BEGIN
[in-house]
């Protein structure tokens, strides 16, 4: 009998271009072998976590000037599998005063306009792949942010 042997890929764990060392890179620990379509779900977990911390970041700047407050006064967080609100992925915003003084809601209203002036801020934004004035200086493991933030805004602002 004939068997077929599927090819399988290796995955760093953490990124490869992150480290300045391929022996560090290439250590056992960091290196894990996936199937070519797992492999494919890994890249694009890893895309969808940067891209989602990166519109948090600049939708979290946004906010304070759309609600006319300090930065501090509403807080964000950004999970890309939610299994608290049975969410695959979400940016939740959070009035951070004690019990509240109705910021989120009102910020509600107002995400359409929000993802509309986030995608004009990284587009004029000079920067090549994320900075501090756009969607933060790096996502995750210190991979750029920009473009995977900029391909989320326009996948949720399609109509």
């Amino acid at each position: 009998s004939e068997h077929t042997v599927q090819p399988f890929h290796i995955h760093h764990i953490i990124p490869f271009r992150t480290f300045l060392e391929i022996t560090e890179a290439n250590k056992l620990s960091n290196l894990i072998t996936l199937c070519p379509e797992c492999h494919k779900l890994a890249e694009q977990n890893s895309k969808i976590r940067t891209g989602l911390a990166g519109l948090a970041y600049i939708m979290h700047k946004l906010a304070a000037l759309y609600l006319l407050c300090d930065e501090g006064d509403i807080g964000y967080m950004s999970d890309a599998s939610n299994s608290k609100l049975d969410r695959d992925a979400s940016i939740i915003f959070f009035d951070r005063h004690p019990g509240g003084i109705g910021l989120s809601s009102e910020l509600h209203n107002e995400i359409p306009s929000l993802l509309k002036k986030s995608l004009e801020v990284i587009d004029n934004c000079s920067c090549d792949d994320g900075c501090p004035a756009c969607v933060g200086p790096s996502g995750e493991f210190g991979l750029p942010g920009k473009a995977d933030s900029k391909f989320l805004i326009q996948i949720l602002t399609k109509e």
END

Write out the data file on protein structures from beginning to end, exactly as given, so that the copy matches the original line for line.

[in-house]
């Protein structure tokens, strides 16, 4: 009998271009072998976590000037599998005063306009792949942010 042997890929764990060392890179620990379509779900977990911390970041700047407050006064967080609100992925915003003084809601209203002036801020934004004035200086493991933030805004602002 004939068997077929599927090819399988290796995955760093953490990124490869992150480290300045391929022996560090290439250590056992960091290196894990996936199937070519797992492999494919890994890249694009890893895309969808940067891209989602990166519109948090600049939708979290946004906010304070759309609600006319300090930065501090509403807080964000950004999970890309939610299994608290049975969410695959979400940016939740959070009035951070004690019990509240109705910021989120009102910020509600107002995400359409929000993802509309986030995608004009990284587009004029000079920067090549994320900075501090756009969607933060790096996502995750210190991979750029920009473009995977900029391909989320326009996948949720399609109509």
């Amino acid at each position: 009998s004939e068997h077929t042997v599927q090819p399988f890929h290796i995955h760093h764990i953490i990124p490869f271009r992150t480290f300045l060392e391929i022996t560090e890179a290439n250590k056992l620990s960091n290196l894990i072998t996936l199937c070519p379509e797992c492999h494919k779900l890994a890249e694009q977990n890893s895309k969808i976590r940067t891209g989602l911390a990166g519109l948090a970041y600049i939708m979290h700047k946004l906010a304070a000037l759309y609600l006319l407050c300090d930065e501090g006064d509403i807080g964000y967080m950004s999970d890309a599998s939610n299994s608290k609100l049975d969410r695959d992925a979400s940016i939740i915003f959070f009035d951070r005063h004690p019990g509240g003084i109705g910021l989120s809601s009102e910020l509600h209203n107002e995400i359409p306009s929000l993802l509309k002036k986030s995608l004009e801020v990284i587009d004029n934004c000079s920067c090549d792949d994320g900075c501090p004035a756009c969607v933060g200086p790096s996502g995750e493991f210190g991979l750029p942010g920009k473009a995977d933030s900029k391909f989320l805004i326009q996948i949720l602002t399609k109509e």